Dieters, Beware: 5 Myths That Can Halt Weight Loss

Myth: Eating small portions, or “grazing,” throughout the day will help increase metabolism.

Modifying your food intake in this way won’t increase your metabolism. Though some people might find that eating smaller, frequent meals and snacks helps to control their appetite, making it easier to lose weight, others may experience the opposite effect.

“Some people tend to graze on high-fat, high-calorie foods, which would actually make them gain weight,” said Sara Stanner, a registered public health nutritionist and a member of the British Nutrition Foundation.

But “if you are sitting down for a meal, you are more likely to have lower energy foods such as vegetables sides and salads,” Stanner said. “In general, studies show that if you are trying to lose weight, the best approach is three planned meals and a couple of healthy snacks.”

Myth: Low-fat or fat-free food will have significantly fewer calories.

Just because a food is labeled as being low in fat does not necessarily mean it’s low in calories — because fat can be replaced by other nutrients that provide calories, such as protein, starch and sugar.

For example, according to a food guide published by the National Heart, Lung and Blood Institute, a small, low-fat blueberry muffin has 131 calories, while a regular blueberry muffin of the same size has 138 calories.

Eating low-fat foods will not automatically lead to weight loss, Stanner told MyHealthNewsDaily. This is especially true if you end up eating larger portions of low-fat foods.

Myth: Eating late in the evening will cause you to gain weight.

It’s not true that food consumed later in the evening will just sit there, unused, and automatically get converted into fat.

“You will gain weight if your total daily energy intake exceeds your energy expenditure, regardless of the timing of consuming these calories,” Stanner said. “Eating late at night, however, especially large meals, can cause digestive problems and that’s why it’s not recommended.”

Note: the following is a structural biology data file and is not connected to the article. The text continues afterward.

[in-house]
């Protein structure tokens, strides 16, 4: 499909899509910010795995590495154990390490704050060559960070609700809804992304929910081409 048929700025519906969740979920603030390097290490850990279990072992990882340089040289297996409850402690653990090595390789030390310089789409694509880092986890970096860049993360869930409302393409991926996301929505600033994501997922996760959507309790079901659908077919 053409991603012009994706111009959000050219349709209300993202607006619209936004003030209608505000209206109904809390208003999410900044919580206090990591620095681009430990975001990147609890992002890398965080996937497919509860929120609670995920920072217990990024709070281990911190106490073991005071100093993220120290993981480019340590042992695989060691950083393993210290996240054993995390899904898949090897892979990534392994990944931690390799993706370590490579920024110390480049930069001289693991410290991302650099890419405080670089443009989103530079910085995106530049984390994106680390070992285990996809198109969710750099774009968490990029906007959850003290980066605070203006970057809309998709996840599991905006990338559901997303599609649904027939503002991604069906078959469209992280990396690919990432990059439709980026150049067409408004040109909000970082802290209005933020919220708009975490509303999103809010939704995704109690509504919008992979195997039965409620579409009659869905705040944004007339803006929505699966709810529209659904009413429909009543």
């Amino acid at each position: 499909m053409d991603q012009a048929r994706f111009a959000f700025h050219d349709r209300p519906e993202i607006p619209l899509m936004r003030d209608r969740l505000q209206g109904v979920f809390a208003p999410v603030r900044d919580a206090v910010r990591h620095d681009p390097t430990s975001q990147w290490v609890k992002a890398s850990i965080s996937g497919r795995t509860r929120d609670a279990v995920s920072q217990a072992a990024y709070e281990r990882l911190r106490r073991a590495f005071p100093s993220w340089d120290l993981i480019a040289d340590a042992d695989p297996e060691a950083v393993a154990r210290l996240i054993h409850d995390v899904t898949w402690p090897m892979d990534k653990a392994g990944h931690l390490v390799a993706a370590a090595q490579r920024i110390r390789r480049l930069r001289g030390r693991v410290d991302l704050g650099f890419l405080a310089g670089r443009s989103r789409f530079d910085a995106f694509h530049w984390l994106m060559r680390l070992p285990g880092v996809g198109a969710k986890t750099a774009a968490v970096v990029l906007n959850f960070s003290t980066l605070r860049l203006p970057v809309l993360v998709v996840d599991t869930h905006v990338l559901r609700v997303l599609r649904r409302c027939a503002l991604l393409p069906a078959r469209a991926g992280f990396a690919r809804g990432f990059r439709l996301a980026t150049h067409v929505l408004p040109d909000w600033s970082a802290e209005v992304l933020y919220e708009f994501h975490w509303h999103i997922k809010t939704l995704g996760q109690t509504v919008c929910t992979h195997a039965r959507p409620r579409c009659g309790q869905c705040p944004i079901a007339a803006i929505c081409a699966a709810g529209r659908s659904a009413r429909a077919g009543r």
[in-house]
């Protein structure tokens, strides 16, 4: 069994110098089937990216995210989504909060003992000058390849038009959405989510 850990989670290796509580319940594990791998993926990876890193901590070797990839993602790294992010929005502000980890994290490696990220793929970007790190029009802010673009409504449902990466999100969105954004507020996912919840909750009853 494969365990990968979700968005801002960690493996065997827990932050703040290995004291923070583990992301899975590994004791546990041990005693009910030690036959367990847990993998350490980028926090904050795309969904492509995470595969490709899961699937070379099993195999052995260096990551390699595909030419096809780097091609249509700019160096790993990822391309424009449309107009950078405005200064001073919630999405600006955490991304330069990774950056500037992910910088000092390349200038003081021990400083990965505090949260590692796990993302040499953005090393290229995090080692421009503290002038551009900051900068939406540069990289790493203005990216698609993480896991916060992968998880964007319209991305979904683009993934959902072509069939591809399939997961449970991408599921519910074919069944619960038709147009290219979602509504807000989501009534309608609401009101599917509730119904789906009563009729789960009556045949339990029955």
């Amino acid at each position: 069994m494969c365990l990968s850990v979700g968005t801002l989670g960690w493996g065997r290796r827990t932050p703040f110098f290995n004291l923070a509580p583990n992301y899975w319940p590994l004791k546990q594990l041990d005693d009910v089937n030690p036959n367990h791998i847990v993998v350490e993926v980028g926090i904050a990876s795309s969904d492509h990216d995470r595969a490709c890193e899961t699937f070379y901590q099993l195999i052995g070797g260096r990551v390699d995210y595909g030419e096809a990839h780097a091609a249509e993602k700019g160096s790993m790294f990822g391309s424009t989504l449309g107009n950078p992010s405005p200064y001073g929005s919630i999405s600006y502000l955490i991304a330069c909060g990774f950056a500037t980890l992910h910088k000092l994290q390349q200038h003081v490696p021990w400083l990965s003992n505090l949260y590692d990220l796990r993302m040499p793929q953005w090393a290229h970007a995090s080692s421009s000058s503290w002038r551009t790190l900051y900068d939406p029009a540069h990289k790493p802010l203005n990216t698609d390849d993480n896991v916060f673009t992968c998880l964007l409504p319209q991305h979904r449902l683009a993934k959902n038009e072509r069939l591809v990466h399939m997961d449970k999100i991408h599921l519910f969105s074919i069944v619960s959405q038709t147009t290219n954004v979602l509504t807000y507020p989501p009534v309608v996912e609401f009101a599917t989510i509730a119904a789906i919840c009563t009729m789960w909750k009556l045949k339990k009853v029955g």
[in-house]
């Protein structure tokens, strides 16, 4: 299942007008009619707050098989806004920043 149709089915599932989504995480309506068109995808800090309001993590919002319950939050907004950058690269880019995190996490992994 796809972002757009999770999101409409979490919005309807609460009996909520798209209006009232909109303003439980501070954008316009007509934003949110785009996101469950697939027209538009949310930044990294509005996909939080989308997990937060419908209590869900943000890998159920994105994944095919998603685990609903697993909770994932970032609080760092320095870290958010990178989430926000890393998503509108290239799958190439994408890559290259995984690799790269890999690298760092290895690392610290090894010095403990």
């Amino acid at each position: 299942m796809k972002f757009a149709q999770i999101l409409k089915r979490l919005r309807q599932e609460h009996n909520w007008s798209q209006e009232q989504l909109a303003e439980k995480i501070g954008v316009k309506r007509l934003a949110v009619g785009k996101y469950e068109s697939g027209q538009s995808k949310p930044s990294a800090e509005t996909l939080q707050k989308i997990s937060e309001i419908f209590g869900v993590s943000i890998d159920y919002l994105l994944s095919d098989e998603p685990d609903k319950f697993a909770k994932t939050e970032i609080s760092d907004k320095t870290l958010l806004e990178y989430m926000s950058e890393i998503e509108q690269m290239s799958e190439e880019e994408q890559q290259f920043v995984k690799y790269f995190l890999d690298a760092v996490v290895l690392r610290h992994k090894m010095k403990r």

Myth: A sports drink that is high in vitamins and nutrients is a healthier alternative to soda.

It’s easy to think of sports drinks as the healthy alternative at the vending machine, but that’s not always true. For example, a bottle of VitaminWater contains 13 grams of sugar and 50 calories per serving. However, each bottle contains 2.5 servings, so if you chug the whole bottle after a workout, you’ve taken in 125 calories. By comparison, one can of regular Coca-Cola has 140 calories.

“Sports drinks may contain a good supply of vitamins and minerals, but it can still be high in sugar and calories,” Stanner said. “And some of the added vitamins and minerals may also not be required if you are already eating a healthy diet.”

Myth: A big breakfast will keep you from eating too much later in the day.

It’s a bad idea to skip breakfast because you’re more likely to reach for extra morning snacks — but this doesn’t mean a big breakfast is good idea either. A big breakfast does not keep you from being hungrier later in the day. Worse yet, it can pile on too much extra calories.

A German study of 280 obese and 100 normal-weight people, published this month in the Nutrition Journal, found that eating a big breakfast can tack on an extra 400 calories. Yet we typically don’t balance out this morning calorie infusion by eating less later —breakfast calories had little or no effect on the number of calories consumed during the rest of the day, the researchers found.

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